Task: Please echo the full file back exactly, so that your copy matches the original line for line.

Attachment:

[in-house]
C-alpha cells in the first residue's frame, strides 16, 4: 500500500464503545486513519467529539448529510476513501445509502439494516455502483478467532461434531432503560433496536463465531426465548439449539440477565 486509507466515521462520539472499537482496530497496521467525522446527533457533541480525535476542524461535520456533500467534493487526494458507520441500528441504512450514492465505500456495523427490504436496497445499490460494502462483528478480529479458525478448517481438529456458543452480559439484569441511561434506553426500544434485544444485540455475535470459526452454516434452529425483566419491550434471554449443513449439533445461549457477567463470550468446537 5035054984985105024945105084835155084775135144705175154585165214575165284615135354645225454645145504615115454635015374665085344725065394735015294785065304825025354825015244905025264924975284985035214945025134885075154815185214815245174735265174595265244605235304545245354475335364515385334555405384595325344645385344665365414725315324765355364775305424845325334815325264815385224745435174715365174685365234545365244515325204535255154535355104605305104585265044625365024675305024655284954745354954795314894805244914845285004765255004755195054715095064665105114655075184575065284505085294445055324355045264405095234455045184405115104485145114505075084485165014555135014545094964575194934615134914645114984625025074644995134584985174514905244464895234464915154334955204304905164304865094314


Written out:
[in-house]
C-alpha cells in the first residue's frame, strides 16, 4: 500500500464503545486513519467529539448529510476513501445509502439494516455502483478467532461434531432503560433496536463465531426465548439449539440477565 486509507466515521462520539472499537482496530497496521467525522446527533457533541480525535476542524461535520456533500467534493487526494458507520441500528441504512450514492465505500456495523427490504436496497445499490460494502462483528478480529479458525478448517481438529456458543452480559439484569441511561434506553426500544434485544444485540455475535470459526452454516434452529425483566419491550434471554449443513449439533445461549457477567463470550468446537 5035054984985105024945105084835155084775135144705175154585165214575165284615135354645225454645145504615115454635015374665085344725065394735015294785065304825025354825015244905025264924975284985035214945025134885075154815185214815245174735265174595265244605235304545245354475335364515385334555405384595325344645385344665365414725315324765355364775305424845325334815325264815385224745435174715365174685365234545365244515325204535255154535355104605305104585265044625365024675305024655284954745354954795314894805244914845285004765255004755195054715095064665105114655075184575065284505085294445055324355045264405095234455045184405115104485145114505075084485165014555135014545094964575194934615134914645114984625025074644995134584985174514905244464895234464915154334955204304905164304865094314